However, there are instances where drivers aren’t the ones responsible for a bike accident wrongful death. The victim’s surviving loved ones may file a suit against pedestrians and even a city if the death is a result of poorly maintained roads.
The surviving heirs of the deceased have a wrongful death claim and may sue for the following damages when they lose a loved one:
- Funeral/burial costs
- Loss of companionship and support
The following individuals may file a wrongful death lawsuit in Los Angeles:
- The surviving spouse
- The surviving domestic partner
- The children of the decedent
- If the decedent's children have passed, the surviving grandchildren may file
- Decedent’s parents
- Any individual(s) entitled to the decedent’s property, according to California’s intestate succession laws
A successful wrongful death case will involve proving: the death of an individual, that the negligence or reckless actions of the defendant caused the death, and that the surviving family members have suffered financially and emotionally.
The plaintiff must provide convincing evidence to the jury that there was a connection between the negligent act and the cause of death. If they are successful in doing so, then the allegations against the defendant would be considered more likely to be true than not true, which will result in the plaintiff recovering damages.
Unfortunately, in some wrongful death cases involving bicycles, the defendant will argue that the bicyclist was partially responsible for the accident. For example, if a truck hits and kills a bicyclist and the family brings forward a wrongful death claim or lawsuit, the trucking company may argue that the bicyclist failed to yield or made other mistakes that contributed to the accident.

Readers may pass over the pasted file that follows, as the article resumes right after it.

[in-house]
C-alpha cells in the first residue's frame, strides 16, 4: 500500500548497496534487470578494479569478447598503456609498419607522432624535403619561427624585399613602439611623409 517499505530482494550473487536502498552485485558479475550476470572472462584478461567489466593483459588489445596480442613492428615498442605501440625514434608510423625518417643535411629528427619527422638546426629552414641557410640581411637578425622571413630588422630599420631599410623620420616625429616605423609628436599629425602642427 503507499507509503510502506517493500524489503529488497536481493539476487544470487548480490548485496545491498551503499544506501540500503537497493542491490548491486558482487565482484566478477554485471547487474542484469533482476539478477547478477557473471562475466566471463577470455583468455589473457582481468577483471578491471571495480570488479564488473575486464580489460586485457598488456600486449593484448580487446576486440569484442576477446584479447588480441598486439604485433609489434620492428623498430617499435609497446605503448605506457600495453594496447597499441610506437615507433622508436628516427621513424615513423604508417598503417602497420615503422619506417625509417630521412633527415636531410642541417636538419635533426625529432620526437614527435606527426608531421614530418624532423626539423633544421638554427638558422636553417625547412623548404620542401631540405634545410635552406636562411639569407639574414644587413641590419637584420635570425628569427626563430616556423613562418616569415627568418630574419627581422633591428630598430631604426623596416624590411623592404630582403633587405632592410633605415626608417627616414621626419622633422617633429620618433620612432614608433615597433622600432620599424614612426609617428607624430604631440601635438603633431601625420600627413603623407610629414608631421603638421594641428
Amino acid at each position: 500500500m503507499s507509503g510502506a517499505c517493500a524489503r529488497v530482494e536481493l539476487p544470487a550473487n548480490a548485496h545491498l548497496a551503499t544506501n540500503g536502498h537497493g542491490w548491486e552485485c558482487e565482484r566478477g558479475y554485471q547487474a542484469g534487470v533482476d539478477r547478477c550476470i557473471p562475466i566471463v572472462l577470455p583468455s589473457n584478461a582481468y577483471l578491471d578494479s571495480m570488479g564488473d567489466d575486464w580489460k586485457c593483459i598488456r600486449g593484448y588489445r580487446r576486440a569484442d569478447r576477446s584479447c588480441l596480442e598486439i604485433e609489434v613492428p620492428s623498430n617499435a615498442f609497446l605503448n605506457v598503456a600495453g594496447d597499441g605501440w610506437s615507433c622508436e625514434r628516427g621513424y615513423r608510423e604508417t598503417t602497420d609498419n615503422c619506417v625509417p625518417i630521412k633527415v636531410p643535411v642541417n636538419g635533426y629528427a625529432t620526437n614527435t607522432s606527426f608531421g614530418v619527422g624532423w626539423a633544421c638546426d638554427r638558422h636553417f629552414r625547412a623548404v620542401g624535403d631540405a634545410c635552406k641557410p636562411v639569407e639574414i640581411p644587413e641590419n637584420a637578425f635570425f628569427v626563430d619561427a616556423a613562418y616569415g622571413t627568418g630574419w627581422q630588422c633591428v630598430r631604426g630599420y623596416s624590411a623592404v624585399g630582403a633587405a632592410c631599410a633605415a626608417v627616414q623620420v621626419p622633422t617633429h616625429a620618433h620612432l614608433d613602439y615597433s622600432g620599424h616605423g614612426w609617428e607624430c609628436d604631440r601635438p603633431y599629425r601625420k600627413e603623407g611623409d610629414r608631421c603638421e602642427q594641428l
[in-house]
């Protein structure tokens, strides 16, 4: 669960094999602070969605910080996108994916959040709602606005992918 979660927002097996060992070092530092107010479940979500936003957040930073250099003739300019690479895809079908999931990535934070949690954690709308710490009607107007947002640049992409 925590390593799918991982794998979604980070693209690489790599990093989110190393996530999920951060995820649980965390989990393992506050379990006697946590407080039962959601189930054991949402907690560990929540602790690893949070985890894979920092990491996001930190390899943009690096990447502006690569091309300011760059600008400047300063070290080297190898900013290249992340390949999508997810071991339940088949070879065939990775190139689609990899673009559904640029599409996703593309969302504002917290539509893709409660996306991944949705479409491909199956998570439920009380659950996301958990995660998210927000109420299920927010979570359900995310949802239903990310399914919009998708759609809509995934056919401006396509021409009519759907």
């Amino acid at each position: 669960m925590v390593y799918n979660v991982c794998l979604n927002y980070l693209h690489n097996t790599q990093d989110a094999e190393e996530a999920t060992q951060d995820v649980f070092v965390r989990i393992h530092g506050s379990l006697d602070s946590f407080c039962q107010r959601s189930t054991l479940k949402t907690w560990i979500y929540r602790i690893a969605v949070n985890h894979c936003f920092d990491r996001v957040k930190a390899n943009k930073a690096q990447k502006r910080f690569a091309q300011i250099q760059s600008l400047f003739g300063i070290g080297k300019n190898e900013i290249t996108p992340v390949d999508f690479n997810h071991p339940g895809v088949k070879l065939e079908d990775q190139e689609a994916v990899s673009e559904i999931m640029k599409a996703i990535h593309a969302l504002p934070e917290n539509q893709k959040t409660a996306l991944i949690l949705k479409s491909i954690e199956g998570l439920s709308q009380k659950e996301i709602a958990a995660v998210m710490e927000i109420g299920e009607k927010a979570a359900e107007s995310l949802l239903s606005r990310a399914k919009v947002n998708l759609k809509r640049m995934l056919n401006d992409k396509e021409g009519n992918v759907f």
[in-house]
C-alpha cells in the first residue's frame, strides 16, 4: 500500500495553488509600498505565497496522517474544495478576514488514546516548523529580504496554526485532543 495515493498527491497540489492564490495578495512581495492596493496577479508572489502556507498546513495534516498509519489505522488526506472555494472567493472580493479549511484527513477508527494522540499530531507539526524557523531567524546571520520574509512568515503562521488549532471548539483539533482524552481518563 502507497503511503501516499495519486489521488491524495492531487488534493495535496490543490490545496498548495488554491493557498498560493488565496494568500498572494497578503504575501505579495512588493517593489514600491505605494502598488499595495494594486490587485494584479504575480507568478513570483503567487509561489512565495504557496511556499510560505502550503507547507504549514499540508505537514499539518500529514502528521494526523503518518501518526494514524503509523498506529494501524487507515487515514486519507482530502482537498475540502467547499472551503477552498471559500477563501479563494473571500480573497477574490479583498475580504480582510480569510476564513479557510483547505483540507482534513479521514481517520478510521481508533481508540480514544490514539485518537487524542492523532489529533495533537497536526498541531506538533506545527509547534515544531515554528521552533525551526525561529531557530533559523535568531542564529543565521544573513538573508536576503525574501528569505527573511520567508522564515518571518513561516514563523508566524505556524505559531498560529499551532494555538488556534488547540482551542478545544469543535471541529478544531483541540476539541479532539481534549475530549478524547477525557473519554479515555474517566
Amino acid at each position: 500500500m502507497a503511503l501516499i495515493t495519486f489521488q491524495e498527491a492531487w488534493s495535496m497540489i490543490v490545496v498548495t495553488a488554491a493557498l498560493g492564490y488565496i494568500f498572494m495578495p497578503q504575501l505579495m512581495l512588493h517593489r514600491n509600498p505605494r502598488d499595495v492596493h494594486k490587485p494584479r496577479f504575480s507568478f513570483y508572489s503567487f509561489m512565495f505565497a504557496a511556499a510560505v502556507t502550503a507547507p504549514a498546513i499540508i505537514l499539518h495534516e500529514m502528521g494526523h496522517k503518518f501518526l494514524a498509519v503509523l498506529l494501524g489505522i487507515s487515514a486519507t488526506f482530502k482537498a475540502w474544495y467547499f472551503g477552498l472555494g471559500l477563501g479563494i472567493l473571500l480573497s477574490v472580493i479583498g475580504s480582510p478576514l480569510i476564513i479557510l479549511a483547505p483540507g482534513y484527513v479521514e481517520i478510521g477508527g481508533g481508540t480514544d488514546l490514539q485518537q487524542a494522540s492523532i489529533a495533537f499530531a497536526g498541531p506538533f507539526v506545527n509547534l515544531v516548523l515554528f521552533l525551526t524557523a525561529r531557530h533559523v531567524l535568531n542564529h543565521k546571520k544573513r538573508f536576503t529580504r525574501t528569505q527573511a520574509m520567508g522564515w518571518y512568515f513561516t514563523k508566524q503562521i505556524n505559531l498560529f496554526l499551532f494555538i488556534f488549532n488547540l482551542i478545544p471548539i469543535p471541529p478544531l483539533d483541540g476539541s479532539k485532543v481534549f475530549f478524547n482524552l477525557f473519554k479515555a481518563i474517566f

Defendants do not have to prove anything to prevent the jury from rewarding the plaintiff for damages. If a plaintiff is unable to convince the jury that the allegations they are claiming are true, then the defendant will be successful in the case even without having to present their evidence. However, they may use affirmative defense. This will create a reverse effect between the plaintiff and defendant, thus resulting in the defendant having to prove that the defense should be applied.
Damages in a wrongful death claim are meant to compensate surviving family members for the loss of tangible and intangible forms of support they reasonably should have expected to receive had the victim not lost his or her life.
Economic damages may include:
- Funeral and burial costs
- Financial support that the decedent would have reasonably contributed to their family throughout their lifetimes
- Loss of benefits or gifts the surviving family members would have reasonably expected to receive had the deceased not lost their life
Non-economic damages may include:
- Moral support
- Sexual relations
- Training and guidance
Non-economic damages will be awarded at the court’s discretion and are based on common sense and available evidence. There is no set amount or tried and tested standard for determining a dollar amount.